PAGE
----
And that is exactly where my client is an expert in her life; she realizes that she has previously approached employers that are far too small and provincial. Rather, we are looking for employers who feel recognition but not skepticism for her unusual life path. Therefore, we formulate a new coaching plan that follows the first one:

A brainstorming session leads us to a list of possible job opportunities:

At the same time, we are rephrasing her application documents by not hiding her age but advertising it: "My passion is psychology. I prefer working in research or for a company rather than in therapy. It took me some time to realize this wish. But now I know exactly what strengths I have developed on this non-streamlined resume. I have invested a lot in my professional dream. Now I want to put all my expertise and professional passion at your disposal."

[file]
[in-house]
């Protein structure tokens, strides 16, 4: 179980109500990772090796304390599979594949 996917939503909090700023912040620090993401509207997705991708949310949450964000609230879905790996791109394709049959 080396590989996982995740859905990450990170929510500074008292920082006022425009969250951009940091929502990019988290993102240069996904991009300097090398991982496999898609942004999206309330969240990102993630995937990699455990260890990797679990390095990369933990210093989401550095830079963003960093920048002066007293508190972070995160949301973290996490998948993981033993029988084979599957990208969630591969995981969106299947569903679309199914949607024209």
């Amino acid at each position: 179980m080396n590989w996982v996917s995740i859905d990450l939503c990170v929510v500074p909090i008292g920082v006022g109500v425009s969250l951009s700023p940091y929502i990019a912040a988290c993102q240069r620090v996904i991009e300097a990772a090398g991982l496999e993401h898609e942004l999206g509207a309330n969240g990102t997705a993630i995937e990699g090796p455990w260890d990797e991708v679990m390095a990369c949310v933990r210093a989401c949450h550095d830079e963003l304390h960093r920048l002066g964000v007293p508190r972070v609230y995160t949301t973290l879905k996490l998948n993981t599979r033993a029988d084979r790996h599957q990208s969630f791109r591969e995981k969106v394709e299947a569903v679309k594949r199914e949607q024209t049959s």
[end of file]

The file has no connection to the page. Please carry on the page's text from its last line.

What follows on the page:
At first, Mrs. Hauser shrinks from such a confident approach to her age and her resume. That is why I stimulate her thoughts again: "Mrs. Hauser, you have invested a lot in your education. You have also given up years for your dream. What could the employer look like who you want to give your services and skills to?" She breathes deeply and agrees: "Yes, you are right. The time for compromises is over. I have fought for my goal for so long now, now I must also find an employer who appreciates my efforts and does not judge them as a shortcoming."